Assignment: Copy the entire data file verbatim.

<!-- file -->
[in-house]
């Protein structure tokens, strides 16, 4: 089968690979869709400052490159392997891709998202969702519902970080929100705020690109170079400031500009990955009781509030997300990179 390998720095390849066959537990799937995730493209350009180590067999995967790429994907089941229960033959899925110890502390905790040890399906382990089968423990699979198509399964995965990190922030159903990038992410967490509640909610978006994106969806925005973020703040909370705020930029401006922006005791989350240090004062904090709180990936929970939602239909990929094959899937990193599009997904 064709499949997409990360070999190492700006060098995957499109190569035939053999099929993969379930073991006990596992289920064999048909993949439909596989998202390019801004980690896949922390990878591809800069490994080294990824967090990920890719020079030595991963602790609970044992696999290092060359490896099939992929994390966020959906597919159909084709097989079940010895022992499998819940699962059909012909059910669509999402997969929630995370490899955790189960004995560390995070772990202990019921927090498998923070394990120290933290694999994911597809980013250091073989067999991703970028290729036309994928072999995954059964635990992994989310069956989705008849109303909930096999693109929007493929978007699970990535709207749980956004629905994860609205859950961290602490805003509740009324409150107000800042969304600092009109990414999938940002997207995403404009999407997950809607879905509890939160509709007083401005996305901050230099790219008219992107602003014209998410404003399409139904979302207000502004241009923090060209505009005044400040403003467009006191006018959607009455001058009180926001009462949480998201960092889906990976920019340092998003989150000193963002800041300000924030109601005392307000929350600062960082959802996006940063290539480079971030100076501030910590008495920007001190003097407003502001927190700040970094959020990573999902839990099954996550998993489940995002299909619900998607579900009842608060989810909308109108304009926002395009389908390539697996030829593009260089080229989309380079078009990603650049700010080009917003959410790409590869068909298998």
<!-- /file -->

[in-house]
């Protein structure tokens, strides 16, 4: 089968690979869709400052490159392997891709998202969702519902970080929100705020690109170079400031500009990955009781509030997300990179 390998720095390849066959537990799937995730493209350009180590067999995967790429994907089941229960033959899925110890502390905790040890399906382990089968423990699979198509399964995965990190922030159903990038992410967490509640909610978006994106969806925005973020703040909370705020930029401006922006005791989350240090004062904090709180990936929970939602239909990929094959899937990193599009997904 064709499949997409990360070999190492700006060098995957499109190569035939053999099929993969379930073991006990596992289920064999048909993949439909596989998202390019801004980690896949922390990878591809800069490994080294990824967090990920890719020079030595991963602790609970044992696999290092060359490896099939992929994390966020959906597919159909084709097989079940010895022992499998819940699962059909012909059910669509999402997969929630995370490899955790189960004995560390995070772990202990019921927090498998923070394990120290933290694999994911597809980013250091073989067999991703970028290729036309994928072999995954059964635990992994989310069956989705008849109303909930096999693109929007493929978007699970990535709207749980956004629905994860609205859950961290602490805003509740009324409150107000800042969304600092009109990414999938940002997207995403404009999407997950809607879905509890939160509709007083401005996305901050230099790219008219992107602003014209998410404003399409139904979302207000502004241009923090060209505009005044400040403003467009006191006018959607009455001058009180926001009462949480998201960092889906990976920019340092998003989150000193963002800041300000924030109601005392307000929350600062960082959802996006940063290539480079971030100076501030910590008495920007001190003097407003502001927190700040970094959020990573999902839990099954996550998993489940995002299909619900998607579900009842608060989810909308109108304009926002395009389908390539697996030829593009260089080229989309380079078009990603650049700010080009917003959410790409590869068909298998």